Professional horse racing is a high-stakes, high-pressure world of fierce competition, with trainers and owners who go to extremes to gain a competitive advantage. In the United States, the use of drugs to obtain that advantage is quite common. If you consider the amount of money involved, it's easy to understand why. PETA, for instance, estimates that care for a single horse can cost as much as $50,000 annually. David Wells, once among the sport's premier trainers, had won $1.5 million in an 11-month period when he was indicted as part of a ring of unscrupulous trainers and other horse racing insiders. More, it's not uncommon for owners to pay $1 million or more for a top-tier thoroughbred.
As confidence in the integrity of North American horse racing has eroded, the sport has seen profits decrease. Between 2007 and 2013, the total amount of money wagered on North American horse racing decreased by more than $4 billion. A poll conducted by The Jockey Club once found that 80 percent of bettors consider the likelihood of drug-use when handicapping races and when deciding which horses upon which to wager. US legislators have taken note of the sport's drug-fueled issues and have made efforts to curtail them; but illegal drug use is difficult – if not impossible – to eradicate. It's a problem that reaches beyond banned substances, too, as some drugs made illegal in most of the world are legal in the United States. The use of certain drugs might sometimes be in the horse's best interest, but more often, horse racing drugs are administered in the service of winning and making money, with a callous disregard for the animal's health and wellbeing. The following list includes types of performance-enhancing substances used in US horse racing and descriptions for each.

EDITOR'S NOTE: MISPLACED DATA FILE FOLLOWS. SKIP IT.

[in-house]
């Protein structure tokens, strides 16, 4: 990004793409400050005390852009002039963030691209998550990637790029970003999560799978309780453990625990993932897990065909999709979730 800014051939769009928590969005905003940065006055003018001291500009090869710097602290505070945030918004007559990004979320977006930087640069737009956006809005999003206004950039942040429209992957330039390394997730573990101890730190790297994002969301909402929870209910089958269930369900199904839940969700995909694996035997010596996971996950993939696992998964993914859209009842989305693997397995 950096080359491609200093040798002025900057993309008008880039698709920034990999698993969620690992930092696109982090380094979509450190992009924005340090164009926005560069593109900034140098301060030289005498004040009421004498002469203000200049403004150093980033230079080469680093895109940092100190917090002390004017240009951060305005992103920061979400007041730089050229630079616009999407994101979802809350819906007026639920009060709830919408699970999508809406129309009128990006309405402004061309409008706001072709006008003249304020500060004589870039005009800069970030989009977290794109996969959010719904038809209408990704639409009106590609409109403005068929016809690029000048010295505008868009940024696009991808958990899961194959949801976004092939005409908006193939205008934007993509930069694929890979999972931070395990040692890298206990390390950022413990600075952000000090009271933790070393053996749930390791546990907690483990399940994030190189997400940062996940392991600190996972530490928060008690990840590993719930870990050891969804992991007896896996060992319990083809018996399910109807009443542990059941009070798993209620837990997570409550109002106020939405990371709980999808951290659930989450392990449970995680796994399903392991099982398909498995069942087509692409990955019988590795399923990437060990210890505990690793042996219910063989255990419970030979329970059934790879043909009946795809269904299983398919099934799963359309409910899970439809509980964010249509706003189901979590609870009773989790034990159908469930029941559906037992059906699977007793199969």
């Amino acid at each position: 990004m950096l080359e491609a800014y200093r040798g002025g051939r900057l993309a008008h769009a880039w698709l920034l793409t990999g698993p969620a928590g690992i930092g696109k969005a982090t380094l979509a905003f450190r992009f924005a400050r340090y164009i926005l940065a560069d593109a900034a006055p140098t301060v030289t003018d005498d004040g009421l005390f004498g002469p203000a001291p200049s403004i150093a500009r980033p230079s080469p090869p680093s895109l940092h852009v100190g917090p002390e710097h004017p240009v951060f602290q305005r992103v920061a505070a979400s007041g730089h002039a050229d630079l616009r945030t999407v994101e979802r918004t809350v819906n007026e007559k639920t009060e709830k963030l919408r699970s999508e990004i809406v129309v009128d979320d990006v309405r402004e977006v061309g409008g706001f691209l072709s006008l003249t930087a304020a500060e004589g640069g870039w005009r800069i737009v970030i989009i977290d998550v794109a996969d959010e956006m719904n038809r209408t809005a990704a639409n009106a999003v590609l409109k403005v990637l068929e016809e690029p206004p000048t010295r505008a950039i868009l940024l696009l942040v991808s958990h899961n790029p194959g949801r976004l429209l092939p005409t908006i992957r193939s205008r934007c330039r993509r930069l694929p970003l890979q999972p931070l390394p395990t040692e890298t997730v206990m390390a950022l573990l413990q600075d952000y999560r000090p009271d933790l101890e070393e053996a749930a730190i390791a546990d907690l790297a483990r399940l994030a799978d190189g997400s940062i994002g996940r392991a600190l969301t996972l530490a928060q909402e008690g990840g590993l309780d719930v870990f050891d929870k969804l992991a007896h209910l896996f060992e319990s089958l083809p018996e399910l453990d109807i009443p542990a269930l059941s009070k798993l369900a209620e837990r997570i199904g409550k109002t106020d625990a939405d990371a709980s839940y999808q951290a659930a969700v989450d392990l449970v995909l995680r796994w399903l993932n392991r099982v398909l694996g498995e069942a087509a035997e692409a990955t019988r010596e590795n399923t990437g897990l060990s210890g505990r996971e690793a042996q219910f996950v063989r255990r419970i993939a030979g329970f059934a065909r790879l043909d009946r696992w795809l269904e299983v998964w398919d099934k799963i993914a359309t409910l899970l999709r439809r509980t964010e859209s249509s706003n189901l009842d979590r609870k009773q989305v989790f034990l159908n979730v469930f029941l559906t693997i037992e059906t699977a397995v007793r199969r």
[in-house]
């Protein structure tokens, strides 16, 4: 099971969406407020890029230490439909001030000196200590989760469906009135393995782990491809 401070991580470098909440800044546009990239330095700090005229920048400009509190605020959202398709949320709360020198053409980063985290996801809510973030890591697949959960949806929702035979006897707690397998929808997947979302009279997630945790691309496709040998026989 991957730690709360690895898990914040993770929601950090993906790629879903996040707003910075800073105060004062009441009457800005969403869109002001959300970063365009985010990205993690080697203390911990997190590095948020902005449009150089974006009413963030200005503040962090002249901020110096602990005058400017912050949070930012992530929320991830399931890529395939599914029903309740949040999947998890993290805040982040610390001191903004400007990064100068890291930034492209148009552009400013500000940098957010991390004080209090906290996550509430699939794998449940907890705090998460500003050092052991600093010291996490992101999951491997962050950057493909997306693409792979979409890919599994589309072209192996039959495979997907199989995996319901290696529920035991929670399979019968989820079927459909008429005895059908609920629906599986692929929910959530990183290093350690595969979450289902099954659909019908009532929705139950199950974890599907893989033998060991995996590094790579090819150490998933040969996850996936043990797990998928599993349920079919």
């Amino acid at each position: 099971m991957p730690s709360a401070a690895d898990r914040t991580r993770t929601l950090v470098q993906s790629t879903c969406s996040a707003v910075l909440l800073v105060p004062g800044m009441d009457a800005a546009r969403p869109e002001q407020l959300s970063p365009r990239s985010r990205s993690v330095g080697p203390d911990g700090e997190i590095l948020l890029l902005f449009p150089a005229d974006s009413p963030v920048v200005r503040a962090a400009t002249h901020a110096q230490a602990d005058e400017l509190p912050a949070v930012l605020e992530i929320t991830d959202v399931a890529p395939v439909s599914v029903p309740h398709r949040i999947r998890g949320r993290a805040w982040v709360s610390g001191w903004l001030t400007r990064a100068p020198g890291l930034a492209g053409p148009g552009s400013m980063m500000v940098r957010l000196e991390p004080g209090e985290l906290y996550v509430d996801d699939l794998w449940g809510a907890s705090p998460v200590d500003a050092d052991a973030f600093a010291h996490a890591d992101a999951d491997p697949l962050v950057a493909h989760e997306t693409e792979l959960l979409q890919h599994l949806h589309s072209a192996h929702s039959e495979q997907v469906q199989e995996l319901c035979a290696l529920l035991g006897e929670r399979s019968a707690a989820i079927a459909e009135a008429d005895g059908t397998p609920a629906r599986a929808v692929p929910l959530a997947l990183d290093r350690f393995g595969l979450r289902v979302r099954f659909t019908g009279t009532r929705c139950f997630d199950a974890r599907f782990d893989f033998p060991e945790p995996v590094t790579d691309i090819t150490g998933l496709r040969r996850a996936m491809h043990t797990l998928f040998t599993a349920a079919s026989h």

As with human beings, stimulants are used to provide a temporary energy boost, which in theory, can give a horse the extra oomph necessary to win a race or improve a workout time. Caffeine is one banned stimulant that's been commonly used in horse racing. Trainers and owners have grown more careful about using it, though, as it's easily detected. Etorphine, commonly known as elephant juice, is a tranquilizer in larger animals but can be used as a stimulant in horses at proper doses.
This class of horse racing drugs alleviates or masks a horse's pain from disease or injury, allowing the animal to effectively ignore the injury. The problem with these drugs is that running on an injury has great potential to exacerbate the damage – many times gravely. Phenylbutazone, commonly referred to as "bute" is one type of pain-relief compound used to lessen pain in racehorses. Bute is classified as a "nonsteroidal anti-inflammatory drug" (a commonly used drug-class in humans). In high doses, it can be used to help injured horses perform better, leading to greater, sometimes irreversible injury in the long run. More exotic types of substances have also been used for pain relief in horse racing to allow the animals to ignore pre-existing injuries. These include cobra venom and dermorphin (frog juice), a powerful opiate extracted from the skin of the South American waxy tree frog. In the US horse racing, these substances are rarely administered in the best interests of the animals.